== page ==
Hey y’all, I recently spoke on a podcast with my fantastic colleague Dr. Adam Rinde about postpartum care, stories, and how people’s lives have changed mine. And maybe how we can get better as a healthcare system, providers, and community in the way that we care for postpartum people. He has written this really incredible piece on postpartum depression and hormonal influences, linked here: https://www.soundintegrative.com/post/is-postpartum-depression-an-estrogen-receptor-issue The way to get to our episode on his podcast, One Thing, is linked in the article (you can access via Apple or Android). Take a listen and tell me what you think! Apple listeners: … Continue reading The Birth of Postpartum
A new mom and her baby had come in for their first well-child visit and her son was just 3 days old. Mom was tired and overwhelmed as many new parents are. She was sitting by the window, changing her son’s diaper and just watching him, and she sighed a long, heavy sigh. And just gazed at her son quietly as he wiggled around. There was no slow smile or beaming pride. Just deep sadness. What clinical guidelines, healthcare, and social convention tell us is that she was exhibiting signs of postpartum depression. While that may also have been true, … Continue reading The Birth of Grief
If you have been following along for a little while, you know that one of the things I have been ruminating and writing about is loss. We all know it in some way. And we will certainly know more. To live is to love, and also to lose. It’s not uncommon for us to ‘rank’ loss. Which kind of loss is worse, changes us more deeply, is more worthy of grieving, or warrants talking about at all. Is the loss of an aging parent worthy of years of sadness? Can you be devastated by the way divorce changes your life? … Continue reading What kind of loss is harder?
An interesting article was published this past Summer on the very real, little-discussed changes that occur in the brain of a pregnant, postpartum, and/or caregiving person. There are a number of rapid and monumental changes that happen to the portion of our brains that control social-emotional processes or the “ability to atttribute emotions and mental states to other people- key to raising a human.” “The more brain change the mothers experienced, the higher they scored on measures of emotional attachment to their babies, a finding that echoed past studies. And the changes in most brain regions remained two years later.” Whoa. Two years?! … Continue reading Why Does My Brain Feel Like it is Leaking?
It goes without saying that there are dozens of people who make it possible for midwives to be there for families. And it’s not just being able to pick up where we leave off. It’s continuing to be on even … Continue reading Midwifing the Midwife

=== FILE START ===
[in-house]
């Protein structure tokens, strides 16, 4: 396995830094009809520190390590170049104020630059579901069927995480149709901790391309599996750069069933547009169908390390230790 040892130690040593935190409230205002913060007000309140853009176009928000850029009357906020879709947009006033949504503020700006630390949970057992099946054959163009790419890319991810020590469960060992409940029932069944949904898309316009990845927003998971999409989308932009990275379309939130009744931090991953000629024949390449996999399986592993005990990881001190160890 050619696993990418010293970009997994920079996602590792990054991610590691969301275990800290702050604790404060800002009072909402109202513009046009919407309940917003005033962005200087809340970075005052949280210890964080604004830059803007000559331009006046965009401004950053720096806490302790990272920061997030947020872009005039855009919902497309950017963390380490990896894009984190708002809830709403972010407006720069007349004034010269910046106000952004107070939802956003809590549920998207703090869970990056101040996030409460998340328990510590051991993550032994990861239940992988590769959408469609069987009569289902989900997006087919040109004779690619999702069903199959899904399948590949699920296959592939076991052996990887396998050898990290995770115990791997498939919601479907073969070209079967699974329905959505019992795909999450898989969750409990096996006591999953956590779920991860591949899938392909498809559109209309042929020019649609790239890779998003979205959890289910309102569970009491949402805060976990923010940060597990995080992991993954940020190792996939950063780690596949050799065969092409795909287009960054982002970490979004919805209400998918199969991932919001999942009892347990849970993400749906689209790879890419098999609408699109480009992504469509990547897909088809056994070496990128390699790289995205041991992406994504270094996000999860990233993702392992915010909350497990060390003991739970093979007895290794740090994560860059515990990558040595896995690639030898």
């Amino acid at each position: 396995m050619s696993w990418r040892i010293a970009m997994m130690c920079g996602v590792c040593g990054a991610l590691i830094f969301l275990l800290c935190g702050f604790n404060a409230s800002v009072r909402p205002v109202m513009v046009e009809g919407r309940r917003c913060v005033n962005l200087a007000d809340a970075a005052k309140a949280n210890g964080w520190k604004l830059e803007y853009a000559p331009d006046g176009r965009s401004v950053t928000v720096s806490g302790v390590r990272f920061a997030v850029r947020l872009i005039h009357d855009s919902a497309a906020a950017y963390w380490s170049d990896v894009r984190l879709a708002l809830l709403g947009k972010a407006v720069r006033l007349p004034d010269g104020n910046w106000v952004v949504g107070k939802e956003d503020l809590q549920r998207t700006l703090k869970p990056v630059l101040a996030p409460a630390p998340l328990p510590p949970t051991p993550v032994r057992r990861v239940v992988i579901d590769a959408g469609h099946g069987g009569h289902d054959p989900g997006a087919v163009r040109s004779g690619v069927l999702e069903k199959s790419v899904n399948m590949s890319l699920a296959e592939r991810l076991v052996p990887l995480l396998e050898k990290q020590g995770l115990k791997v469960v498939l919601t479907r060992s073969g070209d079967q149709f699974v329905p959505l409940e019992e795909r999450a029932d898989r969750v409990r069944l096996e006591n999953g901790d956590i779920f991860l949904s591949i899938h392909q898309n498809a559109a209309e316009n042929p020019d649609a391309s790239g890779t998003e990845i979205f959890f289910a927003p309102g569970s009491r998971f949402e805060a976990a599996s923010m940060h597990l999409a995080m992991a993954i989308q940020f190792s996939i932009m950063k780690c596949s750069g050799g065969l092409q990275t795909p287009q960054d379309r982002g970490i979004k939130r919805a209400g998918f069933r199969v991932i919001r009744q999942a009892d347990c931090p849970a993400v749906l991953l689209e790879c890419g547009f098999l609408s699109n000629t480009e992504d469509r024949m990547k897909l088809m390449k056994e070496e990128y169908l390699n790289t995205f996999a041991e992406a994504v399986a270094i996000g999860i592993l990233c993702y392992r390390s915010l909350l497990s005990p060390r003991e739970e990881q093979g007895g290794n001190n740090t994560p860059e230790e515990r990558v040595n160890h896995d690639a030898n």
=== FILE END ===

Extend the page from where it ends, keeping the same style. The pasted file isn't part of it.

I would love to replace the typical birth registry of items that all new parents “need”. Instead, I want new parents to receive a different kind of checklist. A checklist that would include ways to prepare for parenthood and postpartum that could actually help prevent postpartum depression, isolation, and suffering. And yes, hand-me-downs would still be incredibly helpful! I have no doubt that baby swings and swaddle blankets have saved sanity and have probably saved lives. But if we are really concerned about healthy families and getting off to a good start, why don’t we talk more about what families … Continue reading Postpartum ‘Must Haves’ That Have Nothing To Do With Buying Stuff
This week my son turned 4 years old. It seems like he has been here for a minute and at the same time that I have known him my entire life. Of course this has me thinking about my pregnancy, what I was doing when I went into labor, my labor, my labor, my labor (that’s one ‘labor’ for each day), his birth, our first night all snuggled into bed together, and those postpartum weeks. I have to say- it was glorious. It wasn’t glorious because I ‘did everything right’. It was glorious because I was just able to be. … Continue reading Birth and rebirth
And one more…this article recently published in the NYT discusses how babies growing up in bilingual environments experience a different level of ‘neural commitment’ and even tools for future language development: http://www.nytimes.com/2011/10/11/health/views/11klass.html?_r=3&adxnnl=1&ref=general&src=me&adxnnlx=1322462969-8EwWAJ89FpSfQGlbGhaEVg Continue reading How Babies Learn Language